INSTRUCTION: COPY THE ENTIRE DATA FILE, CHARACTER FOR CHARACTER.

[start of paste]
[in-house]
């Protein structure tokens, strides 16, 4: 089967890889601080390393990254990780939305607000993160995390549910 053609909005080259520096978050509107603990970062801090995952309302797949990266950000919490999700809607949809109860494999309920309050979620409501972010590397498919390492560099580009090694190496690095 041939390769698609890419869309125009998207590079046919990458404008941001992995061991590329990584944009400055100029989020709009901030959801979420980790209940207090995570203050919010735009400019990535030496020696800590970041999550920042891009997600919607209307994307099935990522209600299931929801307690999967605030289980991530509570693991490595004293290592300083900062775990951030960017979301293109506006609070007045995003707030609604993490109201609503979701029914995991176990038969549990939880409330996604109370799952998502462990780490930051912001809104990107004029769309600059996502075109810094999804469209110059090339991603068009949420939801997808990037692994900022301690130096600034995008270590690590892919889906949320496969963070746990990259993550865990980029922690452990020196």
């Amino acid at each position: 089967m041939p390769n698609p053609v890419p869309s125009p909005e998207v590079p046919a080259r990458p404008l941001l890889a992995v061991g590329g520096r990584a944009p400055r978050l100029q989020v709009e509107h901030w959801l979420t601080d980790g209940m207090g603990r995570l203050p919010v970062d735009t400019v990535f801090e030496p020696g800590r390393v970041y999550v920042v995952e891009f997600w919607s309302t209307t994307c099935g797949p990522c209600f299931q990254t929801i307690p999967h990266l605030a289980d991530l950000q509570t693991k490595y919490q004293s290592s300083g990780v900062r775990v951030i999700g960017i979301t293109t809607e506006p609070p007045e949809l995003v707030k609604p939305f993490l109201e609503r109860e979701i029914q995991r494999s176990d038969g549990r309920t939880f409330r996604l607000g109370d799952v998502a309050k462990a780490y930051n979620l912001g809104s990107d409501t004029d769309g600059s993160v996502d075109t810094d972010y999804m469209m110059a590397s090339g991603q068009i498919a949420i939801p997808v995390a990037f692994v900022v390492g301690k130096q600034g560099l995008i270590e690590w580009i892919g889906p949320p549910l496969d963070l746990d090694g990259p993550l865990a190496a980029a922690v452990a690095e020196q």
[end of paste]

[in-house]
């Protein structure tokens, strides 16, 4: 089967890889601080390393990254990780939305607000993160995390549910 053609909005080259520096978050509107603990970062801090995952309302797949990266950000919490999700809607949809109860494999309920309050979620409501972010590397498919390492560099580009090694190496690095 041939390769698609890419869309125009998207590079046919990458404008941001992995061991590329990584944009400055100029989020709009901030959801979420980790209940207090995570203050919010735009400019990535030496020696800590970041999550920042891009997600919607209307994307099935990522209600299931929801307690999967605030289980991530509570693991490595004293290592300083900062775990951030960017979301293109506006609070007045995003707030609604993490109201609503979701029914995991176990038969549990939880409330996604109370799952998502462990780490930051912001809104990107004029769309600059996502075109810094999804469209110059090339991603068009949420939801997808990037692994900022301690130096600034995008270590690590892919889906949320496969963070746990990259993550865990980029922690452990020196």
């Amino acid at each position: 089967m041939p390769n698609p053609v890419p869309s125009p909005e998207v590079p046919a080259r990458p404008l941001l890889a992995v061991g590329g520096r990584a944009p400055r978050l100029q989020v709009e509107h901030w959801l979420t601080d980790g209940m207090g603990r995570l203050p919010v970062d735009t400019v990535f801090e030496p020696g800590r390393v970041y999550v920042v995952e891009f997600w919607s309302t209307t994307c099935g797949p990522c209600f299931q990254t929801i307690p999967h990266l605030a289980d991530l950000q509570t693991k490595y919490q004293s290592s300083g990780v900062r775990v951030i999700g960017i979301t293109t809607e506006p609070p007045e949809l995003v707030k609604p939305f993490l109201e609503r109860e979701i029914q995991r494999s176990d038969g549990r309920t939880f409330r996604l607000g109370d799952v998502a309050k462990a780490y930051n979620l912001g809104s990107d409501t004029d769309g600059s993160v996502d075109t810094d972010y999804m469209m110059a590397s090339g991603q068009i498919a949420i939801p997808v995390a990037f692994v900022v390492g301690k130096q600034g560099l995008i270590e690590w580009i892919g889906p949320p549910l496969d963070l746990d090694g990259p993550l865990a190496a980029a922690v452990a690095e020196q």